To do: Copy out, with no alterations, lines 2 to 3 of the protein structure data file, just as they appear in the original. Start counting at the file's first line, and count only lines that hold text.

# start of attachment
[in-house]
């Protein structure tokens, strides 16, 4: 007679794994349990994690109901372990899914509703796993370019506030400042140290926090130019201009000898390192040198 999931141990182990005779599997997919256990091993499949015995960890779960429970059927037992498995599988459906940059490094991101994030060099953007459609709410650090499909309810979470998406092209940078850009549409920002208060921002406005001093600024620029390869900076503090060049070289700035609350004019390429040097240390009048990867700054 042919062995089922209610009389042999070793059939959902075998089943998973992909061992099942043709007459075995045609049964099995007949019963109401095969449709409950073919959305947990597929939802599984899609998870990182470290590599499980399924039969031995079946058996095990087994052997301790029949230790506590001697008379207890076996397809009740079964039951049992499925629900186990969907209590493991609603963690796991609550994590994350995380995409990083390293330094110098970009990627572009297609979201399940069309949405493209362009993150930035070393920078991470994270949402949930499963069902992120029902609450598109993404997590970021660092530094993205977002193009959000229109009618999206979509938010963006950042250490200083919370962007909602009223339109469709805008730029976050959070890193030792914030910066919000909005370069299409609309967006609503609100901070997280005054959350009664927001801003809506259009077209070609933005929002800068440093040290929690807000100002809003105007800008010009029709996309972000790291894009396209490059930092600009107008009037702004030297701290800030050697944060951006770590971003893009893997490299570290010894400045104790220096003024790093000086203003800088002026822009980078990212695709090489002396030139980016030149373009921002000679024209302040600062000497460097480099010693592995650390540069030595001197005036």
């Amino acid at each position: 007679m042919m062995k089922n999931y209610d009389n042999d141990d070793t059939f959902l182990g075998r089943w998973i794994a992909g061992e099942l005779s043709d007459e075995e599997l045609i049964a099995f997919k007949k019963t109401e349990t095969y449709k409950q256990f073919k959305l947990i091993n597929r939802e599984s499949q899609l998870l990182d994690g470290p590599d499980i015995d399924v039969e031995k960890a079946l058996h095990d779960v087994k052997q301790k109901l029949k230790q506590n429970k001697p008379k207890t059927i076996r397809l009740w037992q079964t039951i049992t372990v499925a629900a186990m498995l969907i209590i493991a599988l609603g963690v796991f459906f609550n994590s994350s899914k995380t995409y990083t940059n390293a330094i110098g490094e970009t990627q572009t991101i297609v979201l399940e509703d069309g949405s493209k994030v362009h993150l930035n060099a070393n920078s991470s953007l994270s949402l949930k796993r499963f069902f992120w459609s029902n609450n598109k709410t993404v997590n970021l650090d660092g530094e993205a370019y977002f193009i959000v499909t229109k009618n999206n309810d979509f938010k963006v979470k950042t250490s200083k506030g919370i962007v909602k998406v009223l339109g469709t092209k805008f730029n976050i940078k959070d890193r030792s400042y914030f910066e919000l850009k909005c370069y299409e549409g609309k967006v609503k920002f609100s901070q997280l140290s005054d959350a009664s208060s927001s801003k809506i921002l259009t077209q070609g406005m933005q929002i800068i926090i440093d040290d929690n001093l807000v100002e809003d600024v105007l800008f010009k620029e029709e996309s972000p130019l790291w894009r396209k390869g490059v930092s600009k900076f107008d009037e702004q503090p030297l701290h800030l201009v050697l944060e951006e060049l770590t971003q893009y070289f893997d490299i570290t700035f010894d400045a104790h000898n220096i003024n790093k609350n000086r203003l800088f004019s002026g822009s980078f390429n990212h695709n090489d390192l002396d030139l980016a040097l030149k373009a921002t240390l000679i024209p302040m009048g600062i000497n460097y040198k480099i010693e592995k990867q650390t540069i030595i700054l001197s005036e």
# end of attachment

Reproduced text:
């Protein structure tokens, strides 16, 4: 007679794994349990994690109901372990899914509703796993370019506030400042140290926090130019201009000898390192040198 999931141990182990005779599997997919256990091993499949015995960890779960429970059927037992498995599988459906940059490094991101994030060099953007459609709410650090499909309810979470998406092209940078850009549409920002208060921002406005001093600024620029390869900076503090060049070289700035609350004019390429040097240390009048990867700054 042919062995089922209610009389042999070793059939959902075998089943998973992909061992099942043709007459075995045609049964099995007949019963109401095969449709409950073919959305947990597929939802599984899609998870990182470290590599499980399924039969031995079946058996095990087994052997301790029949230790506590001697008379207890076996397809009740079964039951049992499925629900186990969907209590493991609603963690796991609550994590994350995380995409990083390293330094110098970009990627572009297609979201399940069309949405493209362009993150930035070393920078991470994270949402949930499963069902992120029902609450598109993404997590970021660092530094993205977002193009959000229109009618999206979509938010963006950042250490200083919370962007909602009223339109469709805008730029976050959070890193030792914030910066919000909005370069299409609309967006609503609100901070997280005054959350009664927001801003809506259009077209070609933005929002800068440093040290929690807000100002809003105007800008010009029709996309972000790291894009396209490059930092600009107008009037702004030297701290800030050697944060951006770590971003893009893997490299570290010894400045104790220096003024790093000086203003800088002026822009980078990212695709090489002396030139980016030149373009921002000679024209302040600062000497460097480099010693592995650390540069030595001197005036």
């Amino acid at each position: 007679m042919m062995k089922n999931y209610d009389n042999d141990d070793t059939f959902l182990g075998r089943w998973i794994a992909g061992e099942l005779s043709d007459e075995e599997l045609i049964a099995f997919k007949k019963t109401e349990t095969y449709k409950q256990f073919k959305l947990i091993n597929r939802e599984s499949q899609l998870l990182d994690g470290p590599d499980i015995d399924v039969e031995k960890a079946l058996h095990d779960v087994k052997q301790k109901l029949k230790q506590n429970k001697p008379k207890t059927i076996r397809l009740w037992q079964t039951i049992t372990v499925a629900a186990m498995l969907i209590i493991a599988l609603g963690v796991f459906f609550n994590s994350s899914k995380t995409y990083t940059n390293a330094i110098g490094e970009t990627q572009t991101i297609v979201l399940e509703d069309g949405s493209k994030v362009h993150l930035n060099a070393n920078s991470s953007l994270s949402l949930k796993r499963f069902f992120w459609s029902n609450n598109k709410t993404v997590n970021l650090d660092g530094e993205a370019y977002f193009i959000v499909t229109k009618n999206n309810d979509f938010k963006v979470k950042t250490s200083k506030g919370i962007v909602k998406v009223l339109g469709t092209k805008f730029n976050i940078k959070d890193r030792s400042y914030f910066e919000l850009k909005c370069y299409e549409g609309k967006v609503k920002f609100s901070q997280l140290s005054d959350a009664s208060s927001s801003k809506i921002l259009t077209q070609g406005m933005q929002i800068i926090i440093d040290d929690n001093l807000v100002e809003d600024v105007l800008f010009k620029e029709e996309s972000p130019l790291w894009r396209k390869g490059v930092s600009k900076f107008d009037e702004q503090p030297l701290h800030l201009v050697l944060e951006e060049l770590t971003q893009y070289f893997d490299i570290t700035f010894d400045a104790h000898n220096i003024n790093k609350n000086r203003l800088f004019s002026g822009s980078f390429n990212h695709n090489d390192l002396d030139l980016a040097l030149k373009a921002t240390l000679i024209p302040m009048g600062i000497n460097y040198k480099i010693e592995k990867q650390t540069i030595i700054l001197s005036e």